ABC Africa (Kiarostami, 2001)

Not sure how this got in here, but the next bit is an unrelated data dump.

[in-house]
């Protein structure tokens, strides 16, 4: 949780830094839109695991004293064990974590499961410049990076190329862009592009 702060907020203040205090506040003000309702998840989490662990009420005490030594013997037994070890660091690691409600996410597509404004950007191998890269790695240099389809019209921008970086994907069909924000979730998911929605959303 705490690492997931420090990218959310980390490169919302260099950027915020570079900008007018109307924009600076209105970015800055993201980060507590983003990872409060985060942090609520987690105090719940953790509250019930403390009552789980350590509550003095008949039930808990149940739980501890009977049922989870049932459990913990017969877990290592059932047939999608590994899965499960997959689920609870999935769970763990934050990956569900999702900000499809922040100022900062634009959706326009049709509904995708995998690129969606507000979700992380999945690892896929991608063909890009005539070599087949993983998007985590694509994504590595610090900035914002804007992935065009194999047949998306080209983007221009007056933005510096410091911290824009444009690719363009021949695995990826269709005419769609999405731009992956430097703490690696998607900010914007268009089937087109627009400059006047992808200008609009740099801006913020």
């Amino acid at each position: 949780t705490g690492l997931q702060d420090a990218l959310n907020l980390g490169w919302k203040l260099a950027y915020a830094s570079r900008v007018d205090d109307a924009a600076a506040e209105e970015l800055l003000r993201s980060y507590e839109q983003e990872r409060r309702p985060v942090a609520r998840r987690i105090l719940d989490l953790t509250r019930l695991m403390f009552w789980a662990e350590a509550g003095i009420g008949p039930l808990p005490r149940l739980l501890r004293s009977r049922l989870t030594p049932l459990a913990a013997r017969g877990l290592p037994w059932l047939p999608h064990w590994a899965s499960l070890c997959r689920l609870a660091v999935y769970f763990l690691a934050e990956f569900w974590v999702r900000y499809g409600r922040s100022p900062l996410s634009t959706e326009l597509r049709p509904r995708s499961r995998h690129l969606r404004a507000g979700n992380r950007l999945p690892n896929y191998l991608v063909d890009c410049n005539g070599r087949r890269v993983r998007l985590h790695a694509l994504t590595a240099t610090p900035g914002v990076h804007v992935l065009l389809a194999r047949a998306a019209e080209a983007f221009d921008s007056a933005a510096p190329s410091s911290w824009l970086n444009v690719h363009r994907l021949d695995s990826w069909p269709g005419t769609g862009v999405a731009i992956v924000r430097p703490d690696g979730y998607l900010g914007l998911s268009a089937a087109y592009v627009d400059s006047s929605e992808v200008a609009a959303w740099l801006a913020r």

Iranian director Abbas Kiarotami and his small crew travel to Uganda in early 2001 to document the AIDS/HIV crisis and the resulting increase of orphaned children over the past twenty years. While any sort of narrative structure takes a back-seat to experience, Kiarostami focuses on the Uganda Women’s Effort to Save Orphans or U.W.E.S.C.O., which sets up a support system between single mothers caring for orphans, sometimes up to 35 children for each household. U.W.E.S.C.O. establishes groups of women in a community who save money each week, putting funds into bank accounts, shared assets, creating trust between all involved toward a better future. The staggering number of orphans gives you a sense of the plight these people are going through, but you’d never know it from their confident, truly inspiring attitude toward solving the problem. Shot with a loose and fluid camera, Kiarostami’s eye rarely drifts from the children and the people who care for them. No government interviews, no foreign political pundits weighing in, just the smiles and tears of the people fighting this epidemic on the front-lines. ABC Africa fits beautifully next to all of Kiarostami’s fiction films, more an awakening than a plea for help. Moments of clarity abound, including a stunning segment in the middle of the film where the lights of their hotel go out, Kiarostami and his crew stuck in the darkness, attempting to find their way through a complex and difficult situation. Their complaints soon turn to realizations concerning the great human will to adapt and improve, a universal theme throughout the film. Later, Kiarostami’s camera finds a group of children playing in the street, panning up ever so slightly to reveal another smaller boy walking down a path with a bushel of sticks on his head. After another child makes him drop the sticks, the boy swiftly and defiantly picks up the huge stack of wood and continues on his way; an everlasting image of strength and courage. The journey of ABC Africa calls attention to the human element behind the facade of world media coverage and government apathy. U.W.E.S.C.O. realized a long time ago helping themselves would produce a better life than simply waiting to be saved. Kiarostami’s respect for this credo can be seen in his long, revealing takes of the Ugandan people, existing, singing, laughing, and surviving.

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